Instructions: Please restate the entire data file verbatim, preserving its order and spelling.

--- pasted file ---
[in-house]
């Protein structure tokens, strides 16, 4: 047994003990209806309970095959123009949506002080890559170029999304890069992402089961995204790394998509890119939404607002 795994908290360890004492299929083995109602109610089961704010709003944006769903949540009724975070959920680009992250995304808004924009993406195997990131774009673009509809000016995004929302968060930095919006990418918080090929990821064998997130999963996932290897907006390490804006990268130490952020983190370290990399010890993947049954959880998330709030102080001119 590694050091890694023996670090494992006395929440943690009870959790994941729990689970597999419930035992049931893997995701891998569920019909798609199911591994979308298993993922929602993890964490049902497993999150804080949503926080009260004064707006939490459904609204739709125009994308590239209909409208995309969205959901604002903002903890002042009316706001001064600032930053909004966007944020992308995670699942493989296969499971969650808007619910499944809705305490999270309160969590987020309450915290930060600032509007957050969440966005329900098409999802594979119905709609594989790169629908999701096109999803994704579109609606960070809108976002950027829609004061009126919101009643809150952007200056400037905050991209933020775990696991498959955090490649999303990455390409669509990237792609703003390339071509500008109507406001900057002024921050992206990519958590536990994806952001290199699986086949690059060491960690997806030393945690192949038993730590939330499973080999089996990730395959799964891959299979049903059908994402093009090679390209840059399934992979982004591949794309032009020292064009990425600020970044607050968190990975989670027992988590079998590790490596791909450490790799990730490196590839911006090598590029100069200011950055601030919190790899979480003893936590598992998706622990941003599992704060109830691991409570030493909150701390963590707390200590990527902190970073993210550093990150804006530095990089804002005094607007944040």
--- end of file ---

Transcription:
[in-house]
């Protein structure tokens, strides 16, 4: 047994003990209806309970095959123009949506002080890559170029999304890069992402089961995204790394998509890119939404607002 795994908290360890004492299929083995109602109610089961704010709003944006769903949540009724975070959920680009992250995304808004924009993406195997990131774009673009509809000016995004929302968060930095919006990418918080090929990821064998997130999963996932290897907006390490804006990268130490952020983190370290990399010890993947049954959880998330709030102080001119 590694050091890694023996670090494992006395929440943690009870959790994941729990689970597999419930035992049931893997995701891998569920019909798609199911591994979308298993993922929602993890964490049902497993999150804080949503926080009260004064707006939490459904609204739709125009994308590239209909409208995309969205959901604002903002903890002042009316706001001064600032930053909004966007944020992308995670699942493989296969499971969650808007619910499944809705305490999270309160969590987020309450915290930060600032509007957050969440966005329900098409999802594979119905709609594989790169629908999701096109999803994704579109609606960070809108976002950027829609004061009126919101009643809150952007200056400037905050991209933020775990696991498959955090490649999303990455390409669509990237792609703003390339071509500008109507406001900057002024921050992206990519958590536990994806952001290199699986086949690059060491960690997806030393945690192949038993730590939330499973080999089996990730395959799964891959299979049903059908994402093009090679390209840059399934992979982004591949794309032009020292064009990425600020970044607050968190990975989670027992988590079998590790490596791909450490790799990730490196590839911006090598590029100069200011950055601030919190790899979480003893936590598992998706622990941003599992704060109830691991409570030493909150701390963590707390200590990527902190970073993210550093990150804006530095990089804002005094607007944040």